Proposals to close more than 100 buildings – including libraries and children’s centres – in Lancashire have been met with anger.
Lancashire County Council bosses have confirmed the locations of 105 premises it proposes to shut down, as it attempts to save £200m.
Leaders are proposing the closure of a raft of libraries, adult disability centres and children’s centres, suggesting bringing services together to form a network of “multi-functional buildings”, known as neighbourhood centres, for different services in one place.
Buildings on the hit list for Wyre include:
• Cleveleys Library and Children’s Centre
• Fleetwood Children’s Centre (designated)
I’m acutely aware that people have a very strong connection to their local services, particularly places like libraries
• Poulton Children’s Centre
• Thornton Library
• Thornton Young People’s Centre
• Thornton Youth Offending Team (Marsh Mill)
The number of libraries at fixed locations would reduce from 73 to 44, with 37 of them offering a fully-staffed service.
Subject to cabinet approval, a 12-week consultation is due to begin on May 18. A final decision will be made later this year.
County Coun Jenny Mein, leader of Lancashire County Council, said: “The severity of the council’s financial position cannot be overstated, and the ongoing cuts in central government funding combined with rising demand for our services mean the only way we can maintain the services that people rely on is to deliver them in a different way.”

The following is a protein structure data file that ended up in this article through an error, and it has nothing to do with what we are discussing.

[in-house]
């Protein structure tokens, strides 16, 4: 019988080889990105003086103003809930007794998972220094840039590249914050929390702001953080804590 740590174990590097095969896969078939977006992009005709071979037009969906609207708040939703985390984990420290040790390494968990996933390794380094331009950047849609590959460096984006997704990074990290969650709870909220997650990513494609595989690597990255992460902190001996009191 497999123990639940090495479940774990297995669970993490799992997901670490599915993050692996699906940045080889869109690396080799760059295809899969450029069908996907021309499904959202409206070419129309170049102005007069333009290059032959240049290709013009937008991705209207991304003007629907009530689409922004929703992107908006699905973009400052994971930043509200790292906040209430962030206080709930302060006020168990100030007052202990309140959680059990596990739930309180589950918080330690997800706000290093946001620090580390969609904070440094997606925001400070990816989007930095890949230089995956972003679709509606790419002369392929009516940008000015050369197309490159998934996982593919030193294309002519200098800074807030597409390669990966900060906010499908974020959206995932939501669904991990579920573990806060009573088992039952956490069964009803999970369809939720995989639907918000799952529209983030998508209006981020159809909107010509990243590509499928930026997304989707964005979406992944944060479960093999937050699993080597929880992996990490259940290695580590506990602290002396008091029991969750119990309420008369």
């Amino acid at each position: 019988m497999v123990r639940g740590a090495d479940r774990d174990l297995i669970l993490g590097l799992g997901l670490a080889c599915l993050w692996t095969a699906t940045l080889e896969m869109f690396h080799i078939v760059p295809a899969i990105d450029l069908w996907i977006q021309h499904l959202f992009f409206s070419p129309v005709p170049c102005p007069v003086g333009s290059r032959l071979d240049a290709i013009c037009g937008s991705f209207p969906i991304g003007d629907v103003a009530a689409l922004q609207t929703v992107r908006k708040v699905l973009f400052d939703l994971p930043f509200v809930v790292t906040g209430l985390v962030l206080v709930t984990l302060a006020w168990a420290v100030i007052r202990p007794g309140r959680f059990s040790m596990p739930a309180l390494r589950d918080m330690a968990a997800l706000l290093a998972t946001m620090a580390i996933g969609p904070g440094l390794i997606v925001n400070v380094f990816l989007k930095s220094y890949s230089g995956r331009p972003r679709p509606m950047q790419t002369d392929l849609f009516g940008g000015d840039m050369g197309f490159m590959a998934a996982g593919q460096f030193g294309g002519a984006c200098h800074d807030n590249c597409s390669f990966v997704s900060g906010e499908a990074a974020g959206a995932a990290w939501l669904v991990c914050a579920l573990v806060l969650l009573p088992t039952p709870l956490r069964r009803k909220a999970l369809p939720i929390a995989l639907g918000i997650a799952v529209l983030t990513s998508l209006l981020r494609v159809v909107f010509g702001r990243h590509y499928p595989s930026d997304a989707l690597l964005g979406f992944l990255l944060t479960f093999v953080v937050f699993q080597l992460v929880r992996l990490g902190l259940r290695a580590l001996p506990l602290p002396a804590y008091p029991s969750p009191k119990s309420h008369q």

“These proposals are very difficult ones for councillors to have to consider, but our aim is to come up with a solution that still gives everyone in Lancashire good access to good services, even though some will have to be further away than they are now.”
“I’m acutely aware that people have a very strong connection to their local services, particularly places like libraries.
“These proposals are very difficult ones to consider, but our aim is to come up with a solution that still gives everyone in Lancashire good access to good service.
“The fact we’re considering as many as 238 buildings in this process reflects the way services have developed over several decades when the council had more money to spend. We really need to think about where services are most needed and how we can reduce the costs.
“Following the cabinet meeting we intend to put these plans out to consultation and we’ll be very keen for people to express their views.”
Coun Andrea Kay, Conservative councillor for Pheasants Wood in Thornton, said she was bitterly disappointed the Thornton and Cleveleys branches looked likely to close.
She said: “We will fight these closures and look at others ways of keeping them open. We have already started our campaign and hope residents will support us.
The proposals include the formation of new ‘hub’ centres to house a multitude of services across the county.
Coun Richard Redcliffe of the Friends of Ansdell Library, which has held a read-in and public meeting over the closure threat, said it was important the authority releases details of the operational costs of each individual library.
He said: “That is vital to the issue and I believe those figures will show Ansdell has some of the lowest operational costs in the county.”